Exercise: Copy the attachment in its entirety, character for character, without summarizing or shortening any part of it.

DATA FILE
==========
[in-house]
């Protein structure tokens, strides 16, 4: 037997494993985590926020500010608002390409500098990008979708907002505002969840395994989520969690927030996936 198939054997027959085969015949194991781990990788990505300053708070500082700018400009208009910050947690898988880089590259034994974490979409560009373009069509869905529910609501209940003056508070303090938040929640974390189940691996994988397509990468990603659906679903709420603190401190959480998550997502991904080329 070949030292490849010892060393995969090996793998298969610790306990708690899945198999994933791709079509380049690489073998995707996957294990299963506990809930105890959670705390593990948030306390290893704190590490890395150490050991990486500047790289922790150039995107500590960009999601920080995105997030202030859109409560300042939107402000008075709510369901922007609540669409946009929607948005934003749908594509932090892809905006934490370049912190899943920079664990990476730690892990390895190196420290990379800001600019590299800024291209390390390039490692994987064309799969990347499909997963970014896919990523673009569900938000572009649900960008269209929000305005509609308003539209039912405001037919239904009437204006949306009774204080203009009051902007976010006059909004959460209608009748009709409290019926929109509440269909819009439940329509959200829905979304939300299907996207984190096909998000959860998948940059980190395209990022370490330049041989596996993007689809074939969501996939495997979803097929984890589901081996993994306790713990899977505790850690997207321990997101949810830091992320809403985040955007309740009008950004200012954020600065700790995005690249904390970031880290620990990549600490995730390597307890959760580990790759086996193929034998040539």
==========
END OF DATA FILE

[in-house]
């Protein structure tokens, strides 16, 4: 037997494993985590926020500010608002390409500098990008979708907002505002969840395994989520969690927030996936 198939054997027959085969015949194991781990990788990505300053708070500082700018400009208009910050947690898988880089590259034994974490979409560009373009069509869905529910609501209940003056508070303090938040929640974390189940691996994988397509990468990603659906679903709420603190401190959480998550997502991904080329 070949030292490849010892060393995969090996793998298969610790306990708690899945198999994933791709079509380049690489073998995707996957294990299963506990809930105890959670705390593990948030306390290893704190590490890395150490050991990486500047790289922790150039995107500590960009999601920080995105997030202030859109409560300042939107402000008075709510369901922007609540669409946009929607948005934003749908594509932090892809905006934490370049912190899943920079664990990476730690892990390895190196420290990379800001600019590299800024291209390390390039490692994987064309799969990347499909997963970014896919990523673009569900938000572009649900960008269209929000305005509609308003539209039912405001037919239904009437204006949306009774204080203009009051902007976010006059909004959460209608009748009709409290019926929109509440269909819009439940329509959200829905979304939300299907996207984190096909998000959860998948940059980190395209990022370490330049041989596996993007689809074939969501996939495997979803097929984890589901081996993994306790713990899977505790850690997207321990997101949810830091992320809403985040955007309740009008950004200012954020600065700790995005690249904390970031880290620990990549600490995730390597307890959760580990790759086996193929034998040539």